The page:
And, at the end of the day, who is really richer? Are you poorer by not having to clamber up league tables and not having your wealth dissected? Are you richer when you learn the joy of boiling up your own roast chicken carcass to make your own stock and "best" home-made soup? (no apologies! one of my homely pleasures). Can you pay for that sunset? It's all relative, my friend. (But I still play the lottery...)


  1. Just followed you from MH...and thought I'd come in and say hello! I don't play the lottery (fool that I am) but I still manage to indulge in conversations about what I'd do if I won. Not quite sure why since it's never going to happen!!! And did you see number one in the Times Rich list?? He was also the biggest loser...(Of money). Didn't mean to get personal - I don't even know the poor man! (But I wish I did)!!

  2. It is indeed relative. Success is happy living, life that gives, a life filled with people you love and who love you. But I wouldn't mind testing out what it means to be rich....

  3. Hm, you are advertising that you know of and are aquainted with rich people. A declaration of membership in itself. And it's not all relative in the way you describe - rich people can insulate themselves from so many of lifes hurts and dangers because money gives people choices. With those choices comes a certain attitude and easier path to happiness. For example you can pay for private health care. You can move house to escape bullies. You have choices and can protect your children more easily. If, on having all that, you are still miserable then remember these words: it is better to be rich and miserable than poor and miserable. If you assume that poor people, like me, think that all rich people are automatically happy then you clearly don't know many really poor people. Get out more.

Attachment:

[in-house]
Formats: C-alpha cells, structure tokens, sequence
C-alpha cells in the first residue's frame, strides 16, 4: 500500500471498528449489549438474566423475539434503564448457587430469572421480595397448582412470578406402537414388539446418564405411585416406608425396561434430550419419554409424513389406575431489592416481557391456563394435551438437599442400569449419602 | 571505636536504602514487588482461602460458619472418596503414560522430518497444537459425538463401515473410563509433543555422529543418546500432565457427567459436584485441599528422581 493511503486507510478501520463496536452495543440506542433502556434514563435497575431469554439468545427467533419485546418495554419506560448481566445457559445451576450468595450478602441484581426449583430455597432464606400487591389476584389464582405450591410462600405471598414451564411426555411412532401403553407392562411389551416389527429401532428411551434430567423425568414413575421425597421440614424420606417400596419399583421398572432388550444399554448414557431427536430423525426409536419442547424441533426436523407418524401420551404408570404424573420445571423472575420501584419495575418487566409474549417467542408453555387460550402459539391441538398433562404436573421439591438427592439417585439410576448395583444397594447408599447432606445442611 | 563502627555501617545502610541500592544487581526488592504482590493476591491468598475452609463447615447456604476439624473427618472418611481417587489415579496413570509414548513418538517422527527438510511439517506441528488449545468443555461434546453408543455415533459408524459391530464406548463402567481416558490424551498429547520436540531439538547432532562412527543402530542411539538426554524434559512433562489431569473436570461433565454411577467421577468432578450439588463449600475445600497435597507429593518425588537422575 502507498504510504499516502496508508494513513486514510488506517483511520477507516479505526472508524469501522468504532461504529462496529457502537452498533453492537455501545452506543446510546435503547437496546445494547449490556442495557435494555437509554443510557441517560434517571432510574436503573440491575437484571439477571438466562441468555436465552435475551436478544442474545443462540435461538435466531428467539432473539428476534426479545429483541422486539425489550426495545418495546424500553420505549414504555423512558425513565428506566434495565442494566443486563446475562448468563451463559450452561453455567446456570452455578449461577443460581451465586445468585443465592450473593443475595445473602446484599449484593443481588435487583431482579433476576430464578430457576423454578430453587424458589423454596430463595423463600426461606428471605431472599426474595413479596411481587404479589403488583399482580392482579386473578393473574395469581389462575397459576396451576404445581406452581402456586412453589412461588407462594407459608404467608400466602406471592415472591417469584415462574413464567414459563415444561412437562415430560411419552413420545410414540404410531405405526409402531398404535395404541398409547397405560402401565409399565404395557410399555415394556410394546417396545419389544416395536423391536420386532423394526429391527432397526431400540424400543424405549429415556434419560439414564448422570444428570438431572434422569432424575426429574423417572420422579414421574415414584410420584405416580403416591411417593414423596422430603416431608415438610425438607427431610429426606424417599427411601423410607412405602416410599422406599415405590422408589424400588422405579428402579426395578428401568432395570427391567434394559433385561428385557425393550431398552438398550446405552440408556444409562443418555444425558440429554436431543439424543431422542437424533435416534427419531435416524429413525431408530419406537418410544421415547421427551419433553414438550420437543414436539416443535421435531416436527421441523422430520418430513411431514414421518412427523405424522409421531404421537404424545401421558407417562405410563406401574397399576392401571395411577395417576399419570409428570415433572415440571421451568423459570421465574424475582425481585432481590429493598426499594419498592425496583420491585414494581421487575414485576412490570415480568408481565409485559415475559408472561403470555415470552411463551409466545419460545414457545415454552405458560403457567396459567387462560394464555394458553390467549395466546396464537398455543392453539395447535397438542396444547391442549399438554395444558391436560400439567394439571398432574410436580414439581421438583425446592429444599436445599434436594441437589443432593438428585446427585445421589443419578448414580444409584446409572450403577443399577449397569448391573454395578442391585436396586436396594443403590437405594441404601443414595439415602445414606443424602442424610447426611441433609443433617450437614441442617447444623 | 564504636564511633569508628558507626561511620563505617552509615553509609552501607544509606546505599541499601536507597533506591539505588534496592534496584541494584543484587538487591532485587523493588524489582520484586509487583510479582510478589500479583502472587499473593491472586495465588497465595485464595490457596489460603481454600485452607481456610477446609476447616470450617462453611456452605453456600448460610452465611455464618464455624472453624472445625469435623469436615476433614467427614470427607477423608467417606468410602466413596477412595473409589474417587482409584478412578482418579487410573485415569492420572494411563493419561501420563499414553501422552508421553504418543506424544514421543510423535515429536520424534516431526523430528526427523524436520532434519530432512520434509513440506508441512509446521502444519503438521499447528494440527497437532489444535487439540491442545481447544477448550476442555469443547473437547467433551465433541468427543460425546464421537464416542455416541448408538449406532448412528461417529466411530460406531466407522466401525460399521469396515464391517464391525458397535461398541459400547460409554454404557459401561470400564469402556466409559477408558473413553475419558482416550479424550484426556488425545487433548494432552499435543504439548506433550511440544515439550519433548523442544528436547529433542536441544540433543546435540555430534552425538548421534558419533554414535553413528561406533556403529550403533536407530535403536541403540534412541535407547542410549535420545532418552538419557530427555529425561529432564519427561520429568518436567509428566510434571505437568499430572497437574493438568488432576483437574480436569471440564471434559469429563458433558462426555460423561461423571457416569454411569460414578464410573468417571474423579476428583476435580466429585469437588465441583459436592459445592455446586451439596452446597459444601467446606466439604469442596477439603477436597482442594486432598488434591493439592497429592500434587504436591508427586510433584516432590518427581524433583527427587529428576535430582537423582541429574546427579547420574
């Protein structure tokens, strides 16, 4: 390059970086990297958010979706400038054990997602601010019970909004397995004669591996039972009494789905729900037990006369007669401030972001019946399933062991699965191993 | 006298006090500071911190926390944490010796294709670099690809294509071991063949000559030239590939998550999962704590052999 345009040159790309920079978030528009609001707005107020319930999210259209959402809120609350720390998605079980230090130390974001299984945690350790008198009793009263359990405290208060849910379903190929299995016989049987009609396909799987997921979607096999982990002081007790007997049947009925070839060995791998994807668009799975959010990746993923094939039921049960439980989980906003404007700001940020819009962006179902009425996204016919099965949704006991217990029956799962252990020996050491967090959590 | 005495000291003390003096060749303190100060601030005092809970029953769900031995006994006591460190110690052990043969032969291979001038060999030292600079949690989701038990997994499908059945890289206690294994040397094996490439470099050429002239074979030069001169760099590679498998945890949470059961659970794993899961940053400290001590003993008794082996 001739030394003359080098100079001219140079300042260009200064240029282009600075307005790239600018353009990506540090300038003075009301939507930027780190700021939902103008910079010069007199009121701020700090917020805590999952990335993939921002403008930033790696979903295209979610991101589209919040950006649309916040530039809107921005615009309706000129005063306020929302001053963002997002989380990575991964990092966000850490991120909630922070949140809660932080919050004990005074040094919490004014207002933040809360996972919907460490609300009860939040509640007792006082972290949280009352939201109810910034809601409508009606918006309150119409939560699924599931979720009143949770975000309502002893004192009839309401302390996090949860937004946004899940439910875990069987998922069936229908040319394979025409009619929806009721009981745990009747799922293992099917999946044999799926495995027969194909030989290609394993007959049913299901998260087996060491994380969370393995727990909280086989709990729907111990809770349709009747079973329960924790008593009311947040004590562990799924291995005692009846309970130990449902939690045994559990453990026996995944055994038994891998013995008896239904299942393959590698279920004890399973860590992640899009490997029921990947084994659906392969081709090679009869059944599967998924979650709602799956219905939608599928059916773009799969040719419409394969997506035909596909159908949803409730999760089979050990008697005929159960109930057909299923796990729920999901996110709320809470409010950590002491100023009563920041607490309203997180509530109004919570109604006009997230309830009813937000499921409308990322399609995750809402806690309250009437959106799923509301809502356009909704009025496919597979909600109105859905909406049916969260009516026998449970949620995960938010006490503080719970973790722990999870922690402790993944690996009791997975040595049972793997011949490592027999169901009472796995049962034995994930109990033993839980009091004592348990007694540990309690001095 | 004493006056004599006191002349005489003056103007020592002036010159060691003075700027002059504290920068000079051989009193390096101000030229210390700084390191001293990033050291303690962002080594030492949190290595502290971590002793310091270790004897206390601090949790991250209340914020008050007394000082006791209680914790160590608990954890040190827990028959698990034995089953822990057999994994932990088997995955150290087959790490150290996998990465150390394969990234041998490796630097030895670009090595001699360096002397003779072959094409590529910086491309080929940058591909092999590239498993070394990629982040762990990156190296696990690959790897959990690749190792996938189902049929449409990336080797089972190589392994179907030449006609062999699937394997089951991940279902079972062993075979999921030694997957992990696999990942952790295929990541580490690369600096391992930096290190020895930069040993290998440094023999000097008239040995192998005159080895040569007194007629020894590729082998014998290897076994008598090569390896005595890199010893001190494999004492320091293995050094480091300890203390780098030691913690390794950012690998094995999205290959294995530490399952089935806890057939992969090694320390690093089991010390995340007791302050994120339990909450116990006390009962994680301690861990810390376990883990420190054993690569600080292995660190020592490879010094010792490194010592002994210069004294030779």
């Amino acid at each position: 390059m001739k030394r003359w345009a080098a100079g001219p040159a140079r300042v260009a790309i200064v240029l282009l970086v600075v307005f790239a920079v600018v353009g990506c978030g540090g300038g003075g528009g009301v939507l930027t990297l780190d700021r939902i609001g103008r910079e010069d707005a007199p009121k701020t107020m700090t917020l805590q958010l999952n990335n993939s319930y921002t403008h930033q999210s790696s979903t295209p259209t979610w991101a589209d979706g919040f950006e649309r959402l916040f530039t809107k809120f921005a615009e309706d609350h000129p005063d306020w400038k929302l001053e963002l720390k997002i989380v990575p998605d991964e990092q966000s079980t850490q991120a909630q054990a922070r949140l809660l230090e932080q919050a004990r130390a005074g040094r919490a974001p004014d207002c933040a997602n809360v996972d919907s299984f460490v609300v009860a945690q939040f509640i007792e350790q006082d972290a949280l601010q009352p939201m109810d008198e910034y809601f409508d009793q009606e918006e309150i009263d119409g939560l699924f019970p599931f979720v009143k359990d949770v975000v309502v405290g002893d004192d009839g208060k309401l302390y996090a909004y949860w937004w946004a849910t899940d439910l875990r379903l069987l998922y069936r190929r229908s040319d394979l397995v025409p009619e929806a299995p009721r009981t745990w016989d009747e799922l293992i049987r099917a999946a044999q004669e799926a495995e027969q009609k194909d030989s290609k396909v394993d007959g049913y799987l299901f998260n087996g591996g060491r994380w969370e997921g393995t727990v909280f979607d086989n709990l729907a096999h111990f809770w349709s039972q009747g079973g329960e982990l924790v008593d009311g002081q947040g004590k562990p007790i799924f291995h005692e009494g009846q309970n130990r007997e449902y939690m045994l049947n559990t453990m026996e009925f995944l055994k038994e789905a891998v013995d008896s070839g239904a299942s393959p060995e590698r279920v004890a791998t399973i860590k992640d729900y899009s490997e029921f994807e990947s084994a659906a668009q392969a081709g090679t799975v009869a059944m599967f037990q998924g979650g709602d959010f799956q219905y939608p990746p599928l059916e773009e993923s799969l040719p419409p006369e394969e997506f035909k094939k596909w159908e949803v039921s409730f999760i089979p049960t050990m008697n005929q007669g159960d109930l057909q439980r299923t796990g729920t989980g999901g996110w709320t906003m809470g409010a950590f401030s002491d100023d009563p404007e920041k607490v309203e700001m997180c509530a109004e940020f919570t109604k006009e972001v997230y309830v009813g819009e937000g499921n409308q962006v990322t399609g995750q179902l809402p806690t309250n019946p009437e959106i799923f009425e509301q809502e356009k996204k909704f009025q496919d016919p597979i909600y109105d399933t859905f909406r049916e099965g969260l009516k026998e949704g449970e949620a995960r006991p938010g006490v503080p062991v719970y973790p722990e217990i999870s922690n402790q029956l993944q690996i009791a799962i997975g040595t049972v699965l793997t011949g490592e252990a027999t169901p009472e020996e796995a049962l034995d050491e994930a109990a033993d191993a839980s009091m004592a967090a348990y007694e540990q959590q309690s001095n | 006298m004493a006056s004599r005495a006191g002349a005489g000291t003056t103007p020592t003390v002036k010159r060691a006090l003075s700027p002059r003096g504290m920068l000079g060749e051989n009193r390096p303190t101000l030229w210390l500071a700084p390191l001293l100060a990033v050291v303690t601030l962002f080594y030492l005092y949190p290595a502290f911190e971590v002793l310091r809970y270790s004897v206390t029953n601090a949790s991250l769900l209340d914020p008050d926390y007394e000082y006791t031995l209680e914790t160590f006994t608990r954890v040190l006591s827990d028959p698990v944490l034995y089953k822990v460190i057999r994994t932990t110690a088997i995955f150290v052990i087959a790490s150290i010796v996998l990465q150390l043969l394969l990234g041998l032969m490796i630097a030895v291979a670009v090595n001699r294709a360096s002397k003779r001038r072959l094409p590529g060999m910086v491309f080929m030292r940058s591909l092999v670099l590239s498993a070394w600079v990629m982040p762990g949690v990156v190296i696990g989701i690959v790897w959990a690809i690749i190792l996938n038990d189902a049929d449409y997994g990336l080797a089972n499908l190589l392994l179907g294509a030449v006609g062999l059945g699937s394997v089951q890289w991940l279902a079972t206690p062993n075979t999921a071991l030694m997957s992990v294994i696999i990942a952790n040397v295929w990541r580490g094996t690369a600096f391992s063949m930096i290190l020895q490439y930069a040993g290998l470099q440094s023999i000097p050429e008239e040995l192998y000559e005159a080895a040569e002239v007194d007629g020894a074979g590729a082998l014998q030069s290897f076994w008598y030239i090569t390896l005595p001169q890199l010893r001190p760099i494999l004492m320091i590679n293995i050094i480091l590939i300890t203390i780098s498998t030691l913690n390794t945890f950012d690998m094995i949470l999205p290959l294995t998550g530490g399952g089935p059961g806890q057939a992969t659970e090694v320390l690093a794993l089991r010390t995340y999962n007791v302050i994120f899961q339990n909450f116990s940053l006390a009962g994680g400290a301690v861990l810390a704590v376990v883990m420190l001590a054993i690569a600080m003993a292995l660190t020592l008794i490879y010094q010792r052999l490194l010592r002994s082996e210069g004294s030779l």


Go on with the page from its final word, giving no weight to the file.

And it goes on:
4. Philipa, I assume nothing, but you assume a lot, my friend! Just because I happen to have 'met' people, this doesn't automatically make me one of them (and I'm not, if you knew me). We never had a TV when I was young, ate out once a year perhaps, my father had been bankrupt. Now I have my own family, no we don't pay (and cannot afford) private health care. And if we wanted to move house for whichever reason, we couldn't as we too are in negative equity. I have holes in my kitchen wall which I can not afford yet to get plastered. I may have a nice garden and my son may go to private school (paid for by his grandmother) but we live hand-to-mouth most months. And I'm not miserable!